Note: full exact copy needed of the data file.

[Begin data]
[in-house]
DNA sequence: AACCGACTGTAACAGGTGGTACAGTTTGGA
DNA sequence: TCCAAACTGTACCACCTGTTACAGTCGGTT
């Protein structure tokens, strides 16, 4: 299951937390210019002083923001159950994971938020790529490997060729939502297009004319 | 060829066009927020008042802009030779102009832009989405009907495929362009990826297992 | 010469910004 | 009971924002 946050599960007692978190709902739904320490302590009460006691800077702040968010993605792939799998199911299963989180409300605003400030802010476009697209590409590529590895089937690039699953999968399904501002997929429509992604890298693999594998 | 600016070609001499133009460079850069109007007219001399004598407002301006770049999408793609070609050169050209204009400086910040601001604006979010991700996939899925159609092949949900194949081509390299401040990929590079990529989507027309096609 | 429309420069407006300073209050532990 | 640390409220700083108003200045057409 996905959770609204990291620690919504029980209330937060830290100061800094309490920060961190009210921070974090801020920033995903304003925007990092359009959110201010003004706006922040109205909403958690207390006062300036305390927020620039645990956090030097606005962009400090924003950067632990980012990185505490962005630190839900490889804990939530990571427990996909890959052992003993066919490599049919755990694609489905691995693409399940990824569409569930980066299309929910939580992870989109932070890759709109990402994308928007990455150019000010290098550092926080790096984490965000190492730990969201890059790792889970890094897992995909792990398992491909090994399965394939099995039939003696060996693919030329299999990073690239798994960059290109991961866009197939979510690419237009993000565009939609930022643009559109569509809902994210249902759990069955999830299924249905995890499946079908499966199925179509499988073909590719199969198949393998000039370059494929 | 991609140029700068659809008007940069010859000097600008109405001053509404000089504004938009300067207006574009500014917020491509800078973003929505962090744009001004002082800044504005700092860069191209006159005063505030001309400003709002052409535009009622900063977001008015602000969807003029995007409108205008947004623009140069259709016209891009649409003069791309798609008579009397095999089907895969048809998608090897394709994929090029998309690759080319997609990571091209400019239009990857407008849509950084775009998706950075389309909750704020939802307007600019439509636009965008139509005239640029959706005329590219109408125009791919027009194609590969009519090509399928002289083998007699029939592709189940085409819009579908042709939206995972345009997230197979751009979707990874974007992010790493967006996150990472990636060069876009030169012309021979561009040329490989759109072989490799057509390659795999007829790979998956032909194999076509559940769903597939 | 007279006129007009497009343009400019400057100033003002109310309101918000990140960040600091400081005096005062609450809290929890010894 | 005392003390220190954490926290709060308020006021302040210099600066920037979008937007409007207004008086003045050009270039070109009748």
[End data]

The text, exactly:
[in-house]
DNA sequence: AACCGACTGTAACAGGTGGTACAGTTTGGA
DNA sequence: TCCAAACTGTACCACCTGTTACAGTCGGTT
């Protein structure tokens, strides 16, 4: 299951937390210019002083923001159950994971938020790529490997060729939502297009004319 | 060829066009927020008042802009030779102009832009989405009907495929362009990826297992 | 010469910004 | 009971924002 946050599960007692978190709902739904320490302590009460006691800077702040968010993605792939799998199911299963989180409300605003400030802010476009697209590409590529590895089937690039699953999968399904501002997929429509992604890298693999594998 | 600016070609001499133009460079850069109007007219001399004598407002301006770049999408793609070609050169050209204009400086910040601001604006979010991700996939899925159609092949949900194949081509390299401040990929590079990529989507027309096609 | 429309420069407006300073209050532990 | 640390409220700083108003200045057409 996905959770609204990291620690919504029980209330937060830290100061800094309490920060961190009210921070974090801020920033995903304003925007990092359009959110201010003004706006922040109205909403958690207390006062300036305390927020620039645990956090030097606005962009400090924003950067632990980012990185505490962005630190839900490889804990939530990571427990996909890959052992003993066919490599049919755990694609489905691995693409399940990824569409569930980066299309929910939580992870989109932070890759709109990402994308928007990455150019000010290098550092926080790096984490965000190492730990969201890059790792889970890094897992995909792990398992491909090994399965394939099995039939003696060996693919030329299999990073690239798994960059290109991961866009197939979510690419237009993000565009939609930022643009559109569509809902994210249902759990069955999830299924249905995890499946079908499966199925179509499988073909590719199969198949393998000039370059494929 | 991609140029700068659809008007940069010859000097600008109405001053509404000089504004938009300067207006574009500014917020491509800078973003929505962090744009001004002082800044504005700092860069191209006159005063505030001309400003709002052409535009009622900063977001008015602000969807003029995007409108205008947004623009140069259709016209891009649409003069791309798609008579009397095999089907895969048809998608090897394709994929090029998309690759080319997609990571091209400019239009990857407008849509950084775009998706950075389309909750704020939802307007600019439509636009965008139509005239640029959706005329590219109408125009791919027009194609590969009519090509399928002289083998007699029939592709189940085409819009579908042709939206995972345009997230197979751009979707990874974007992010790493967006996150990472990636060069876009030169012309021979561009040329490989759109072989490799057509390659795999007829790979998956032909194999076509559940769903597939 | 007279006129007009497009343009400019400057100033003002109310309101918000990140960040600091400081005096005062609450809290929890010894 | 005392003390220190954490926290709060308020006021302040210099600066920037979008937007409007207004008086003045050009270039070109009748």